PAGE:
Having Children Tied to Higher Risk for Cardiovascular Disease
Significant link identified, with nonlinear J-shaped dose-response relationship for increasing parity
FRIDAY, Dec. 28, 2018 (HealthDay News) -- Parity is associated with cardiovascular disease risk, with a nonlinear J-shaped dose-response relationship observed, according to a meta-analysis published online Dec. 19 in the European Journal of Preventive Cardiology.
Wenzhen Li, from the Huazhong University of Science and Technology in China, and colleagues conducted a meta-analysis of cohort studies to quantitatively assess the correlation between parity and cardiovascular disease risk. They included 10 cohort studies with 150,512 incident cases of cardiovascular disease among 3,089,929 participants.
While comparing parity with nulliparity, the researchers found a significant association between parity and cardiovascular disease, with a summarized relative risk of 1.14. A potential nonlinear J-shaped dose-response relationship was observed between the number of parity and cardiovascular disease risk, with a summary risk estimate of 1.04 for an increase of one live birth. Similar J-shaped associations were seen between parturition number and cardiovascular disease, ischemic heart disease, or stroke risk.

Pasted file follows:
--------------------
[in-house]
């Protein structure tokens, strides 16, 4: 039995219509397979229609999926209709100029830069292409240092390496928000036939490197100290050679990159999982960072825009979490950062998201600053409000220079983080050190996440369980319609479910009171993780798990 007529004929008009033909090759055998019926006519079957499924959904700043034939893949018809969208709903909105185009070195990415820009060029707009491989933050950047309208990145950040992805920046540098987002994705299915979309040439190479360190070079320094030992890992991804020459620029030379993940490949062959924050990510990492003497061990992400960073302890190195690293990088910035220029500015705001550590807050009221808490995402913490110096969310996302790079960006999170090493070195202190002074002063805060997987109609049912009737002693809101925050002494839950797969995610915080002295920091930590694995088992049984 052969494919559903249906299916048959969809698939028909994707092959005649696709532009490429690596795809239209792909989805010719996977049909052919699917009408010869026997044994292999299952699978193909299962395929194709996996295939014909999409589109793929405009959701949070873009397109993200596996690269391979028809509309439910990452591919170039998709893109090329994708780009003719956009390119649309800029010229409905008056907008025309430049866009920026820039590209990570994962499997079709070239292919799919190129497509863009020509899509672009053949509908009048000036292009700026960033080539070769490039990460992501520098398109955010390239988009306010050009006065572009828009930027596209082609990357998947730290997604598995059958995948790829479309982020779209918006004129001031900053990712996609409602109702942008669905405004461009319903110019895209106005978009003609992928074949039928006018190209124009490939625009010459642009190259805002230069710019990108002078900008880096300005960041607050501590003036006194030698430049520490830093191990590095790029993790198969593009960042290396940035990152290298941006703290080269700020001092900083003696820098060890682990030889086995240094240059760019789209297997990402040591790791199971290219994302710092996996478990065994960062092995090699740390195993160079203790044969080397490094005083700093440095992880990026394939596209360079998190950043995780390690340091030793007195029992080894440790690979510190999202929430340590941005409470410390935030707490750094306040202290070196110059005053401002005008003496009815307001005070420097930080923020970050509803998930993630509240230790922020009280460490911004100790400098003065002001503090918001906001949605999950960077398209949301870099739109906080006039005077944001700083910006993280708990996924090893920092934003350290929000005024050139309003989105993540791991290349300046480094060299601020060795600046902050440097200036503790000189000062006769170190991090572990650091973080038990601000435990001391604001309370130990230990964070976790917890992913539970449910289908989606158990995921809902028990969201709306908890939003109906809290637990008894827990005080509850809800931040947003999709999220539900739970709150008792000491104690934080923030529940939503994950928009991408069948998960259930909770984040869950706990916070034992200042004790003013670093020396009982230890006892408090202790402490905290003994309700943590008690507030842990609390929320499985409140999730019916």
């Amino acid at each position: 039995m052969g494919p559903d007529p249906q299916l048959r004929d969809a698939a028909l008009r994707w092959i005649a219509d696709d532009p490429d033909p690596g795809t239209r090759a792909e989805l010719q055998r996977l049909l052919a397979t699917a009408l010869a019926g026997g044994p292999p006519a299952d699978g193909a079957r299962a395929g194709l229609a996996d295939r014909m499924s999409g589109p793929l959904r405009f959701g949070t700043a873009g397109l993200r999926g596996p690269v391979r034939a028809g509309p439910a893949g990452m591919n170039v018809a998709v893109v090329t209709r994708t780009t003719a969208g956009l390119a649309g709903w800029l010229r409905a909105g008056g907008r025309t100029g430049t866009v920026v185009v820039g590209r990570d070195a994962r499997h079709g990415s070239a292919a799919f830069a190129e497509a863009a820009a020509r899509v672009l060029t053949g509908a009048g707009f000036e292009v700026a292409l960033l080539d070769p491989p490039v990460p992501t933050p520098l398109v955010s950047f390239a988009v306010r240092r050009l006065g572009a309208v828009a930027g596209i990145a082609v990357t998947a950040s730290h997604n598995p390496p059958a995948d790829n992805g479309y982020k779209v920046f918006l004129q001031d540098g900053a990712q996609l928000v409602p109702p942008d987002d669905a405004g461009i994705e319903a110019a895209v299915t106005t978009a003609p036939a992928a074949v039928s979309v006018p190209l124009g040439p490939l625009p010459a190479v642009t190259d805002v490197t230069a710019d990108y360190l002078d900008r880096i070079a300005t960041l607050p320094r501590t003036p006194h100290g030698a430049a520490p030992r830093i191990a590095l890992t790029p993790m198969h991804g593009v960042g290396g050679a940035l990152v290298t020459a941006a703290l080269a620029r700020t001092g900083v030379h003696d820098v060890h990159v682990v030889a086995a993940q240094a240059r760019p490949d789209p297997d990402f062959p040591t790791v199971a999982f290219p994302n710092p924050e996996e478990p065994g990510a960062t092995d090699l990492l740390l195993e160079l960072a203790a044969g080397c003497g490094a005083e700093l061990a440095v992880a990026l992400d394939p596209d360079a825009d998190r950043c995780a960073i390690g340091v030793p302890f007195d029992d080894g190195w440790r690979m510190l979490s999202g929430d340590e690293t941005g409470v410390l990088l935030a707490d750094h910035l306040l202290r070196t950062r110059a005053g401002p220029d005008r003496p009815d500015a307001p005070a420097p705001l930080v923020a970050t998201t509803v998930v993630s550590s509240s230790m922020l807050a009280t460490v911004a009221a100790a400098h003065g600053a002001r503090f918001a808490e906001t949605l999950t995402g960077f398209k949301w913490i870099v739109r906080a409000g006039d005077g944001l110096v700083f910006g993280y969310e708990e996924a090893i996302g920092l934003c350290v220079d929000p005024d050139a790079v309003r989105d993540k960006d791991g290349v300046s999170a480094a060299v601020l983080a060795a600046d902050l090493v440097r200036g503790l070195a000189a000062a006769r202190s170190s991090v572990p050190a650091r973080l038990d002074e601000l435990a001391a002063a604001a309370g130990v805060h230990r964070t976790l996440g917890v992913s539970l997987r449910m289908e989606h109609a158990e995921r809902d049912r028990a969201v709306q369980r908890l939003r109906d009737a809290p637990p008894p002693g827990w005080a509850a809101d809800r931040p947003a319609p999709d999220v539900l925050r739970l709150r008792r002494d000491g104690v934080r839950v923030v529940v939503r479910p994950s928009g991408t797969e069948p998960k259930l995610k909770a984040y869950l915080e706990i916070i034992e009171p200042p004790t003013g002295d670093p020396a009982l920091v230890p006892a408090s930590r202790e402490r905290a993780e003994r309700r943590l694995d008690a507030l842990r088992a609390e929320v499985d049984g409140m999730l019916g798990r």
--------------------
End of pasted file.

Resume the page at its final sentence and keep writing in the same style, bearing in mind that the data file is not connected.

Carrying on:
"Doctors have a role to play here," one of the study authors said in a statement. "Women should know that having children may raise their chance of future heart disease or stroke, and that more pregnancies could be increasingly risky. The good news is that there is a lot that women can do to prevent cardiovascular disease."